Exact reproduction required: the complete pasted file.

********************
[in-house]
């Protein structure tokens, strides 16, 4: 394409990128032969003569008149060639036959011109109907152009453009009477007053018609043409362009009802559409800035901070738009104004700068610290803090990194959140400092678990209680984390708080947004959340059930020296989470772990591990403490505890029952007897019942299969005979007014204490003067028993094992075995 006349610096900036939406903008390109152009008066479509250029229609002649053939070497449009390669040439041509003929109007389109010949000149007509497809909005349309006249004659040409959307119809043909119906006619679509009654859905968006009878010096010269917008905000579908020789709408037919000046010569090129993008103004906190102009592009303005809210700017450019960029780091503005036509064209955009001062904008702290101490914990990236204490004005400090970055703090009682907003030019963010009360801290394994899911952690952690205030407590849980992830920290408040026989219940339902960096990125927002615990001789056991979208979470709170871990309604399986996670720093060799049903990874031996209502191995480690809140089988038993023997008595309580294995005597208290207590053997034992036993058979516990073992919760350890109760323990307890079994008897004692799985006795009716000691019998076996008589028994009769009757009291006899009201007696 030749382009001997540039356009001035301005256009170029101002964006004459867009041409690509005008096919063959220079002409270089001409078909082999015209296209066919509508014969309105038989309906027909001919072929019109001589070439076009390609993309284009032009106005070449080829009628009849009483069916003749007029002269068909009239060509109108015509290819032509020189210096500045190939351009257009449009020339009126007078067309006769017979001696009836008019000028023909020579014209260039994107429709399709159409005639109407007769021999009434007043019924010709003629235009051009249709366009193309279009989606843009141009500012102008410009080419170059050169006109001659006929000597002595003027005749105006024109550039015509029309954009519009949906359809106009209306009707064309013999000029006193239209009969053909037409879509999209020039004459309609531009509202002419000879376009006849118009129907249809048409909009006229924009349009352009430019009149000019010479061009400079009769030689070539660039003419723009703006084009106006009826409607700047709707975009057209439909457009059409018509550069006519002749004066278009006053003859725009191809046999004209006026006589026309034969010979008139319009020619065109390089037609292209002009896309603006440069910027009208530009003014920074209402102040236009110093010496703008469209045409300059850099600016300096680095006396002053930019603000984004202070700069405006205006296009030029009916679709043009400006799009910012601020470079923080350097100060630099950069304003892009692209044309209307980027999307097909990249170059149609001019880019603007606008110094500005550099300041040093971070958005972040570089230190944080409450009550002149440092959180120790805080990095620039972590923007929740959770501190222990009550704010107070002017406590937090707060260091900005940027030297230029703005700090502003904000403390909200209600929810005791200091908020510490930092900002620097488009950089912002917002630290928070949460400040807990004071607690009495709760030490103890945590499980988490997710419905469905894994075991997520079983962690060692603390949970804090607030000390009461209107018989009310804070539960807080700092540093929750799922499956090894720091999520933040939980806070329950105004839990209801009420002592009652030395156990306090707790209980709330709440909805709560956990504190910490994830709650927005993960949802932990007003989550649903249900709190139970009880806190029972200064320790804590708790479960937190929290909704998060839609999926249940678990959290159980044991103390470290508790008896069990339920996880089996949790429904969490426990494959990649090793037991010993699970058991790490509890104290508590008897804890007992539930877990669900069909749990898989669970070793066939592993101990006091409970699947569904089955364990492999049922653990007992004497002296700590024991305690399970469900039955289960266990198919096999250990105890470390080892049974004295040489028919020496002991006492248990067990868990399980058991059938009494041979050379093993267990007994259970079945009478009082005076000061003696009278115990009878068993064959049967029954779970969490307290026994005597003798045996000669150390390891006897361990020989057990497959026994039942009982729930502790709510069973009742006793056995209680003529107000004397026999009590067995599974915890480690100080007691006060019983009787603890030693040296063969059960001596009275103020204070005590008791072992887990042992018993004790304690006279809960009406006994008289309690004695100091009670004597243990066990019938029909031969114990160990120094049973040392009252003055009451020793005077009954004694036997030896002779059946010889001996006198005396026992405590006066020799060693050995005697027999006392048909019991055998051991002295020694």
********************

[in-house]
């Protein structure tokens, strides 16, 4: 394409990128032969003569008149060639036959011109109907152009453009009477007053018609043409362009009802559409800035901070738009104004700068610290803090990194959140400092678990209680984390708080947004959340059930020296989470772990591990403490505890029952007897019942299969005979007014204490003067028993094992075995 006349610096900036939406903008390109152009008066479509250029229609002649053939070497449009390669040439041509003929109007389109010949000149007509497809909005349309006249004659040409959307119809043909119906006619679509009654859905968006009878010096010269917008905000579908020789709408037919000046010569090129993008103004906190102009592009303005809210700017450019960029780091503005036509064209955009001062904008702290101490914990990236204490004005400090970055703090009682907003030019963010009360801290394994899911952690952690205030407590849980992830920290408040026989219940339902960096990125927002615990001789056991979208979470709170871990309604399986996670720093060799049903990874031996209502191995480690809140089988038993023997008595309580294995005597208290207590053997034992036993058979516990073992919760350890109760323990307890079994008897004692799985006795009716000691019998076996008589028994009769009757009291006899009201007696 030749382009001997540039356009001035301005256009170029101002964006004459867009041409690509005008096919063959220079002409270089001409078909082999015209296209066919509508014969309105038989309906027909001919072929019109001589070439076009390609993309284009032009106005070449080829009628009849009483069916003749007029002269068909009239060509109108015509290819032509020189210096500045190939351009257009449009020339009126007078067309006769017979001696009836008019000028023909020579014209260039994107429709399709159409005639109407007769021999009434007043019924010709003629235009051009249709366009193309279009989606843009141009500012102008410009080419170059050169006109001659006929000597002595003027005749105006024109550039015509029309954009519009949906359809106009209306009707064309013999000029006193239209009969053909037409879509999209020039004459309609531009509202002419000879376009006849118009129907249809048409909009006229924009349009352009430019009149000019010479061009400079009769030689070539660039003419723009703006084009106006009826409607700047709707975009057209439909457009059409018509550069006519002749004066278009006053003859725009191809046999004209006026006589026309034969010979008139319009020619065109390089037609292209002009896309603006440069910027009208530009003014920074209402102040236009110093010496703008469209045409300059850099600016300096680095006396002053930019603000984004202070700069405006205006296009030029009916679709043009400006799009910012601020470079923080350097100060630099950069304003892009692209044309209307980027999307097909990249170059149609001019880019603007606008110094500005550099300041040093971070958005972040570089230190944080409450009550002149440092959180120790805080990095620039972590923007929740959770501190222990009550704010107070002017406590937090707060260091900005940027030297230029703005700090502003904000403390909200209600929810005791200091908020510490930092900002620097488009950089912002917002630290928070949460400040807990004071607690009495709760030490103890945590499980988490997710419905469905894994075991997520079983962690060692603390949970804090607030000390009461209107018989009310804070539960807080700092540093929750799922499956090894720091999520933040939980806070329950105004839990209801009420002592009652030395156990306090707790209980709330709440909805709560956990504190910490994830709650927005993960949802932990007003989550649903249900709190139970009880806190029972200064320790804590708790479960937190929290909704998060839609999926249940678990959290159980044991103390470290508790008896069990339920996880089996949790429904969490426990494959990649090793037991010993699970058991790490509890104290508590008897804890007992539930877990669900069909749990898989669970070793066939592993101990006091409970699947569904089955364990492999049922653990007992004497002296700590024991305690399970469900039955289960266990198919096999250990105890470390080892049974004295040489028919020496002991006492248990067990868990399980058991059938009494041979050379093993267990007994259970079945009478009082005076000061003696009278115990009878068993064959049967029954779970969490307290026994005597003798045996000669150390390891006897361990020989057990497959026994039942009982729930502790709510069973009742006793056995209680003529107000004397026999009590067995599974915890480690100080007691006060019983009787603890030693040296063969059960001596009275103020204070005590008791072992887990042992018993004790304690006279809960009406006994008289309690004695100091009670004597243990066990019938029909031969114990160990120094049973040392009252003055009451020793005077009954004694036997030896002779059946010889001996006198005396026992405590006066020799060693050995005697027999006392048909019991055998051991002295020694």